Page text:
Improving the efficacy of T cell therapies for solid tumors and leukemias could improve clinical outcomes. In leukemia, allogeneic hematopoietic cell transplantation and donor lymphocyte infusions can be potentially curative, however, tumor evasion of the graft-versus-leukemia effects still limit their efficacy. In the solid tumor microenvironment, immune suppressive myeloid cells inhibit T cell activation which can be detrimental to anti-tumor T cell responses. Toll-like Receptor/MyD88 signaling in cytotoxic T cells can provide a strong co-stimulation signal to improve T cell activation, function, and efficacy to counteract evasion mechanisms in hematopoietic and solid tumors. Unfortunately, TLR agonists lack specificity to T cells and may induce hyper inflammation or induce pro-tumor effects. Rather than provide TLR agonist therapy in leukemia and solid tumors, there exists potential to modify or engineer T cells to provide a direct MyD88 co-stimulus. Our research group developed a CD8α:MyD88 T cell co-receptor that mimics TLR co-stimulation in conjunction with T cell receptor activation. Our goal was to first determine whether this engineered T cell co-receptor could enhance graft-versus-leukemia responses in allogeneic hematopoietic cell transplantation and donor lymphocyte infusion therapies. In a suppressive solid tumor, we asked if MyD88 co-receptor could improve T cell activation and function in a suppressive tumor microenvironment. Using multiple experimental transplant models, we found that MyD88 co-stimulation in donor CD8+ T cells could improve the graft versus tumor response with some non-lethal increases in graft-versus-host disease. Looking further, we found that the CD8α:MyD88 co-receptor increased donor cytotoxic T cell proliferation, survival, and function in vivo. Donor CD8α:MyD88 T cells were able to directly kill tumor better than transduced controls. In the second part of this project we found that cytotoxic T cells receiving a synthetic MyD88 co-stimulation maintained strong basal activation in the presence of myeloid suppression. In the suppressive B16-GMCSF melanoma model, CD8α:MyD88 T cell were able to control tumor growth and reduce populations of suppressive myeloid cells in the tumor. These data show that augmented MyD88 co-stimulation in cytotoxic T cells could benefit patients undergoing both autologous and allogeneic T cell therapies.
    • Epidemiology of Plasmodium falciparum infection and clinical malaria among infants in Malawi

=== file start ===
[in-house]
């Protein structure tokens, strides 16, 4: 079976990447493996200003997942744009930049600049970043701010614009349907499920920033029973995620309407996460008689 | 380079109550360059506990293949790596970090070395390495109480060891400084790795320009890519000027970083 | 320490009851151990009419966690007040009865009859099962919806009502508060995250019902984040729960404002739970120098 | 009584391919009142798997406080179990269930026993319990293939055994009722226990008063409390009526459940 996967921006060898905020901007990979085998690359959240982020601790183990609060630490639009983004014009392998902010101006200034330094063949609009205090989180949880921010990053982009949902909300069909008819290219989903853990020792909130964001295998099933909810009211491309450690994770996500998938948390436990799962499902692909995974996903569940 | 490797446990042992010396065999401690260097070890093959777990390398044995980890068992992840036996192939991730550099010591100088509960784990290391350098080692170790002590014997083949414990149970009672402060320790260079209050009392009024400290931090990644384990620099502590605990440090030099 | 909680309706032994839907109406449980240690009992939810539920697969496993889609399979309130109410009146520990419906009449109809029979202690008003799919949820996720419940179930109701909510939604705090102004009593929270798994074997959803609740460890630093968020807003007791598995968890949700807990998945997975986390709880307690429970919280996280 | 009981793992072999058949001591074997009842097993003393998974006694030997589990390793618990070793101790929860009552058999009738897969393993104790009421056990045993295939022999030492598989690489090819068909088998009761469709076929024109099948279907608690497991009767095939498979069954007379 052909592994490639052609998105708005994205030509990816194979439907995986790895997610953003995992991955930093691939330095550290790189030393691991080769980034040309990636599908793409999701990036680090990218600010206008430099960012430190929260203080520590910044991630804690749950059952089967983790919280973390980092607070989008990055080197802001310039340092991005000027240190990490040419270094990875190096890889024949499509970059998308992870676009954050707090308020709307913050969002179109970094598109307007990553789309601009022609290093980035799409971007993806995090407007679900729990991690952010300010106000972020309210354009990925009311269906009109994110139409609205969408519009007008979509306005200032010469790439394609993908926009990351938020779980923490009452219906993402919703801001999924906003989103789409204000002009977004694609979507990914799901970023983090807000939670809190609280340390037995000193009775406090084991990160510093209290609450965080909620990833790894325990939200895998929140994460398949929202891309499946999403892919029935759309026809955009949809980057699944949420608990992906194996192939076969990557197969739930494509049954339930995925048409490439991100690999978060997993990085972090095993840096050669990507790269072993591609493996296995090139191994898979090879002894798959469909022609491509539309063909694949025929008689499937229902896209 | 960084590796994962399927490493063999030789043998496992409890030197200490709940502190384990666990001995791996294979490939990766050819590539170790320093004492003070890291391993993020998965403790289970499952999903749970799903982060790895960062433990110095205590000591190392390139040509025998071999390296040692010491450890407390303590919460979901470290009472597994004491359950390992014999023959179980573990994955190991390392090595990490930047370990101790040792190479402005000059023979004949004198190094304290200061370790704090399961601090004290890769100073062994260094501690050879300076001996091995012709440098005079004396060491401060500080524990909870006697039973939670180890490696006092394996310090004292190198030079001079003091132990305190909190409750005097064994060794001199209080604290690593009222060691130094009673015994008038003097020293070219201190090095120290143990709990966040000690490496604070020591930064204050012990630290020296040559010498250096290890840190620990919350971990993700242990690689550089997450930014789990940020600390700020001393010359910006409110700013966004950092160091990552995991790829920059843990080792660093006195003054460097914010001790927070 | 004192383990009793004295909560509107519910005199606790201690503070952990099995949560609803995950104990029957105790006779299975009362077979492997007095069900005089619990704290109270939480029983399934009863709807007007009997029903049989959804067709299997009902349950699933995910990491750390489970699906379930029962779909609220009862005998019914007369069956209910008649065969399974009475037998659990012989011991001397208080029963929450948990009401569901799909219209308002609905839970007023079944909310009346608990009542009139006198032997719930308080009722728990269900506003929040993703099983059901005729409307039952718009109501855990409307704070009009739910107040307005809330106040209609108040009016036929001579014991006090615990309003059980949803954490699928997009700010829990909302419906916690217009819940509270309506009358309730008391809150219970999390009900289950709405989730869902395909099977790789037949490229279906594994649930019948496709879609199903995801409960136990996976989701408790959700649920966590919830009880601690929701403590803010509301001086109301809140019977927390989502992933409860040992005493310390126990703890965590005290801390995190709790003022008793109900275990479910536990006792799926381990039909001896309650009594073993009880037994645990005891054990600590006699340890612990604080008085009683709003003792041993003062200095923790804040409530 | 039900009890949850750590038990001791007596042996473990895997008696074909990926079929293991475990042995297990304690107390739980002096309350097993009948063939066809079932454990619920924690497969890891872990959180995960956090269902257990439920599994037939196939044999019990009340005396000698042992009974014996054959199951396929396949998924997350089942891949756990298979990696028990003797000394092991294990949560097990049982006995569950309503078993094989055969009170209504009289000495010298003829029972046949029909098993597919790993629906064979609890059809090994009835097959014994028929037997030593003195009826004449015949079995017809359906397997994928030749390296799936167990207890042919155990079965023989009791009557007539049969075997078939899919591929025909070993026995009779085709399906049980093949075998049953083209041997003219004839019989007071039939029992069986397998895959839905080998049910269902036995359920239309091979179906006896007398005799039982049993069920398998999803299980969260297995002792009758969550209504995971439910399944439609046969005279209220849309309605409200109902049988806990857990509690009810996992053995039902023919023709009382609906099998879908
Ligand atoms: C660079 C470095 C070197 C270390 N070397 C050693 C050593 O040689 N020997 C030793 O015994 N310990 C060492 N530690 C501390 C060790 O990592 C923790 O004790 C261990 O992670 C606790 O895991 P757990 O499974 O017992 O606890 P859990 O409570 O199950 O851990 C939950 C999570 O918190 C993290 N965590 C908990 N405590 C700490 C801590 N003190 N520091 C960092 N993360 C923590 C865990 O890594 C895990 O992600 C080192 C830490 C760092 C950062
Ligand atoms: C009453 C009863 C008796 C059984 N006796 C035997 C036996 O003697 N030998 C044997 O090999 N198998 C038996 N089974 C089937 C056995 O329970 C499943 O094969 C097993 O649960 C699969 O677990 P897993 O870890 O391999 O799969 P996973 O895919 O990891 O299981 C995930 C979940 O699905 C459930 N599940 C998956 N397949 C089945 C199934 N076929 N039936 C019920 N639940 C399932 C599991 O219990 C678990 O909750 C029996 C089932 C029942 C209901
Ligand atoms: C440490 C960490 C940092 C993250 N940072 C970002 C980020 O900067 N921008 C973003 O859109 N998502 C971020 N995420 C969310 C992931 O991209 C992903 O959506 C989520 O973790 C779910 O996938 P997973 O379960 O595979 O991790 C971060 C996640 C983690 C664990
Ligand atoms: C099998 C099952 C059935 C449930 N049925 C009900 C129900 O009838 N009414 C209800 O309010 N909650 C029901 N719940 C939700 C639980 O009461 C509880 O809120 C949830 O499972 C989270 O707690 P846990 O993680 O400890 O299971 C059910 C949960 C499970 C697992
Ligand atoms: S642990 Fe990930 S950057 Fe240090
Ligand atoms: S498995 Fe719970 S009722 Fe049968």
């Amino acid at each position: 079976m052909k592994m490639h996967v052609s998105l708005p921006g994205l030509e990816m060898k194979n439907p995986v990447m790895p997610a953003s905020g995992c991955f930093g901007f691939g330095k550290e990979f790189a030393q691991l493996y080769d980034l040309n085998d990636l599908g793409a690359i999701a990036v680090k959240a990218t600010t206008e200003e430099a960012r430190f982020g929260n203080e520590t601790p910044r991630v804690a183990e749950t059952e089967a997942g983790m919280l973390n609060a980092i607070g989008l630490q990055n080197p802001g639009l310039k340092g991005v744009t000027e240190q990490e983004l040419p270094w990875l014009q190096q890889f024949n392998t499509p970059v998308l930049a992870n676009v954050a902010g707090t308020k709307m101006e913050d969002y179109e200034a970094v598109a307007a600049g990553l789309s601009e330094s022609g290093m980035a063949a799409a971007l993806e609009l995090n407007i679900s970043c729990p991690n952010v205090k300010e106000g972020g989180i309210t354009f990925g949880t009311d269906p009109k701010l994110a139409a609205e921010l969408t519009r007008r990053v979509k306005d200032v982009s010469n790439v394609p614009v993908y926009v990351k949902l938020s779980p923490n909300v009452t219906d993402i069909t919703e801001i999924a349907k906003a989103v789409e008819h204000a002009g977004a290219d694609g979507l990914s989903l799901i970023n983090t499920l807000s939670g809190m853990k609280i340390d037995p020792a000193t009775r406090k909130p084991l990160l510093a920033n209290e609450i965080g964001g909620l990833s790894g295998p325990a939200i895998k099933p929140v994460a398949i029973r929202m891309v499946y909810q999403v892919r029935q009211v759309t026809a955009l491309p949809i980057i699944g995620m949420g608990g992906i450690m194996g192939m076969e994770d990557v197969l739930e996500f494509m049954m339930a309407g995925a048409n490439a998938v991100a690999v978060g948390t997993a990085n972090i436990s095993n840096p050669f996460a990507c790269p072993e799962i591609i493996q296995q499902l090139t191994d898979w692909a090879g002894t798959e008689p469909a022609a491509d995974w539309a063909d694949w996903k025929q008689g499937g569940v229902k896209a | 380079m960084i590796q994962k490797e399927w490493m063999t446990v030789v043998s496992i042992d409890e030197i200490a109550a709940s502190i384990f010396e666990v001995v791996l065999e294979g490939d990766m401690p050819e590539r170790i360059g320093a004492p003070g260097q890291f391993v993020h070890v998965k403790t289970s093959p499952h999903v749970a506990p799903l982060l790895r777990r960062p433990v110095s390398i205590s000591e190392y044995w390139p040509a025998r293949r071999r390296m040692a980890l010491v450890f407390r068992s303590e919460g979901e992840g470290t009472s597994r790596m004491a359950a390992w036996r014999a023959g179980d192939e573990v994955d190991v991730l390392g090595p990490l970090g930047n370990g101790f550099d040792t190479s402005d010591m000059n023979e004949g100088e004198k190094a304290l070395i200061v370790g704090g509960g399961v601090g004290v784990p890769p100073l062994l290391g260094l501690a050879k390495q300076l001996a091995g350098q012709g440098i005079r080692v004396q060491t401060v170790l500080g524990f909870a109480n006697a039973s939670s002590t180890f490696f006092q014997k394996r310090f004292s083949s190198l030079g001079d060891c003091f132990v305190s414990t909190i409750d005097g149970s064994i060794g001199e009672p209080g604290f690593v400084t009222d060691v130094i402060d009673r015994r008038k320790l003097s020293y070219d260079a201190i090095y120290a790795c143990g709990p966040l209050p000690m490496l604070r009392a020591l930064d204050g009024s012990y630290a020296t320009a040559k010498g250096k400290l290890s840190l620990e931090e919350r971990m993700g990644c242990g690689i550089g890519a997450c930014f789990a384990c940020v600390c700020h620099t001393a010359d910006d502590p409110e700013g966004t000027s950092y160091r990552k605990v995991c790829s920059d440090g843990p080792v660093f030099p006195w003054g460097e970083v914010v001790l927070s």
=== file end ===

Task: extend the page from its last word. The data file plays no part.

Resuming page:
Andronescu, Liana; Laufer, Miriam K.; 0000-0003-3342-7820 (2021)
      Background: Few malaria interventions are designed to target infants under six months. The burden of malaria in infancy and its long-term health impact needs to be better characterized to inform surveillance and treatment guidelines for this age group. Objectives: The aims of this study were to (a) assess the effect of intermittent preventive treatment during pregnancy (IPTp) regimens on the risk of malaria in infancy, (b) characterize P. falciparum infection and clinical malaria in the first six months and the risk of subsequent malaria, and (c) assess effects of P. falciparum infection and clinical malaria exposure in first six months on weight and hemoglobin concentration after six months. Methods: Longitudinal cohort data collected from infants in southern Malawi between 2016 and 2019 was analyzed using Cox proportional hazards models, Poisson generalized estimating equations with a log link function, and linear mixed effects models. Results: Maternal IPTp regimen had no effect on infant incidence of clinical malaria (IRR=1.03; 95%CI: 0.58–1.86) or incidence of P. falciparum infection (IRR=1.18; 95%CI: 0.92–1.55) before two years. Maternal IPTp was not significantly associated with infant’s time to first infection (HR=1.05; 95%CI: 0.8–1.39) or clinical malaria (HR=0.92; 95%CI: 0.58–1.48). Exposure to any malaria before six months was associated with higher incidence of any malaria (IRR=1.27; 95%CI: 1.06–1.52) and clinical malaria (IRR=1.76; 95%CI: 1.42–2.19) between 6 and 24 months. Clinical malaria exposure before first six months was also associated with higher incidence of any malaria (IRR=1.64; 95%CI: 1.38–1.94) and clinical malaria (IRR=1.85, 95%CI:1.48–2.32) between 6 and 24 months. Exposure to asymptomatic P. falciparum infection before six months was associated with lower weight-for-age z-scores during follow-up (p=0.02) and exposure to clinical malaria before six months was associated with lower hemoglobin concentrations during follow-up (p=0.02). Conclusion: Prevention of malaria during pregnancy does not reduce infant risk of malaria and malaria infection before six months is associated with higher malaria incidence, lower weight-for-age Z-scores, and lower hemoglobin concentrations in early childhood. Early malaria infection may be an indication of high exposure risk and a marker for downstream health outcomes.